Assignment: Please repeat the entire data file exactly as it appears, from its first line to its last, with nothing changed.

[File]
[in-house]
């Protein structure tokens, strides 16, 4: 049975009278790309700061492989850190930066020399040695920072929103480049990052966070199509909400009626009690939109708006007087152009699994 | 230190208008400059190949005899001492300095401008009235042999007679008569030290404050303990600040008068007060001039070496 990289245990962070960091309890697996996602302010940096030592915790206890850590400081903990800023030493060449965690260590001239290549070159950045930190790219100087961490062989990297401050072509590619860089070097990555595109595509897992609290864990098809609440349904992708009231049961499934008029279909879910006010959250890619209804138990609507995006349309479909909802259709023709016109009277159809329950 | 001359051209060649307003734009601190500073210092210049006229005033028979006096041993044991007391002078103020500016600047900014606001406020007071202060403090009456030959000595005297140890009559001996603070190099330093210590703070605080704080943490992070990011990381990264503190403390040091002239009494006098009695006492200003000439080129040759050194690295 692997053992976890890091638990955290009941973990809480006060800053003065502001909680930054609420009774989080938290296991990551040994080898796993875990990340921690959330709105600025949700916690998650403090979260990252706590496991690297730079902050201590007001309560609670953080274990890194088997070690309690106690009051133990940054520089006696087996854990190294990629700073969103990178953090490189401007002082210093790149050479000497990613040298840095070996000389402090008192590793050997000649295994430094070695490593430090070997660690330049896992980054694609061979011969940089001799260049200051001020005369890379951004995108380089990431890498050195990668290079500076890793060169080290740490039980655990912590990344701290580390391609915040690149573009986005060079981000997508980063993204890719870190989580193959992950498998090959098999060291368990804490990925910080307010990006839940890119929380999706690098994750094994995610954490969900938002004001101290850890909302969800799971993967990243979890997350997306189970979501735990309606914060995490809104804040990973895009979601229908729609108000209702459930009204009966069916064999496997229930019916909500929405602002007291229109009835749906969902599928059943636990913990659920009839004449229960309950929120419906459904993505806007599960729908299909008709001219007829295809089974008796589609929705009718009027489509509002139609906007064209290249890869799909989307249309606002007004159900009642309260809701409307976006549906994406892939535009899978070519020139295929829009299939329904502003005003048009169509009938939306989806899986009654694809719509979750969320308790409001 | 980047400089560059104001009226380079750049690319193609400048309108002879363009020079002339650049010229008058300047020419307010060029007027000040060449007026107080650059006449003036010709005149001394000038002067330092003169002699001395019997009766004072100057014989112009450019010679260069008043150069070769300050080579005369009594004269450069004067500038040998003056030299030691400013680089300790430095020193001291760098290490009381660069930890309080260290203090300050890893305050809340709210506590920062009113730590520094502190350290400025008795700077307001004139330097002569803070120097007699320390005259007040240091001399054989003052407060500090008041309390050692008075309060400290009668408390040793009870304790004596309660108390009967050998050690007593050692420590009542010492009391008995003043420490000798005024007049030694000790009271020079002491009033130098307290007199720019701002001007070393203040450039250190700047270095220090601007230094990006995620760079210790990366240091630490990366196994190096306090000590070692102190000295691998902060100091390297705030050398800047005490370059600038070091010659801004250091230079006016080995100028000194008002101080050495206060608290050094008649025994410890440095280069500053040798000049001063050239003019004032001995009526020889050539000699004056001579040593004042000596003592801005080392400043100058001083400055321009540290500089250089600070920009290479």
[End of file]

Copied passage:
[in-house]
């Protein structure tokens, strides 16, 4: 049975009278790309700061492989850190930066020399040695920072929103480049990052966070199509909400009626009690939109708006007087152009699994 | 230190208008400059190949005899001492300095401008009235042999007679008569030290404050303990600040008068007060001039070496 990289245990962070960091309890697996996602302010940096030592915790206890850590400081903990800023030493060449965690260590001239290549070159950045930190790219100087961490062989990297401050072509590619860089070097990555595109595509897992609290864990098809609440349904992708009231049961499934008029279909879910006010959250890619209804138990609507995006349309479909909802259709023709016109009277159809329950 | 001359051209060649307003734009601190500073210092210049006229005033028979006096041993044991007391002078103020500016600047900014606001406020007071202060403090009456030959000595005297140890009559001996603070190099330093210590703070605080704080943490992070990011990381990264503190403390040091002239009494006098009695006492200003000439080129040759050194690295 692997053992976890890091638990955290009941973990809480006060800053003065502001909680930054609420009774989080938290296991990551040994080898796993875990990340921690959330709105600025949700916690998650403090979260990252706590496991690297730079902050201590007001309560609670953080274990890194088997070690309690106690009051133990940054520089006696087996854990190294990629700073969103990178953090490189401007002082210093790149050479000497990613040298840095070996000389402090008192590793050997000649295994430094070695490593430090070997660690330049896992980054694609061979011969940089001799260049200051001020005369890379951004995108380089990431890498050195990668290079500076890793060169080290740490039980655990912590990344701290580390391609915040690149573009986005060079981000997508980063993204890719870190989580193959992950498998090959098999060291368990804490990925910080307010990006839940890119929380999706690098994750094994995610954490969900938002004001101290850890909302969800799971993967990243979890997350997306189970979501735990309606914060995490809104804040990973895009979601229908729609108000209702459930009204009966069916064999496997229930019916909500929405602002007291229109009835749906969902599928059943636990913990659920009839004449229960309950929120419906459904993505806007599960729908299909008709001219007829295809089974008796589609929705009718009027489509509002139609906007064209290249890869799909989307249309606002007004159900009642309260809701409307976006549906994406892939535009899978070519020139295929829009299939329904502003005003048009169509009938939306989806899986009654694809719509979750969320308790409001 | 980047400089560059104001009226380079750049690319193609400048309108002879363009020079002339650049010229008058300047020419307010060029007027000040060449007026107080650059006449003036010709005149001394000038002067330092003169002699001395019997009766004072100057014989112009450019010679260069008043150069070769300050080579005369009594004269450069004067500038040998003056030299030691400013680089300790430095020193001291760098290490009381660069930890309080260290203090300050890893305050809340709210506590920062009113730590520094502190350290400025008795700077307001004139330097002569803070120097007699320390005259007040240091001399054989003052407060500090008041309390050692008075309060400290009668408390040793009870304790004596309660108390009967050998050690007593050692420590009542010492009391008995003043420490000798005024007049030694000790009271020079002491009033130098307290007199720019701002001007070393203040450039250190700047270095220090601007230094990006995620760079210790990366240091630490990366196994190096306090000590070692102190000295691998902060100091390297705030050398800047005490370059600038070091010659801004250091230079006016080995100028000194008002101080050495206060608290050094008649025994410890440095280069500053040798000049001063050239003019004032001995009526020889050539000699004056001579040593004042000596003592801005080392400043100058001083400055321009540290500089250089600070920009290479």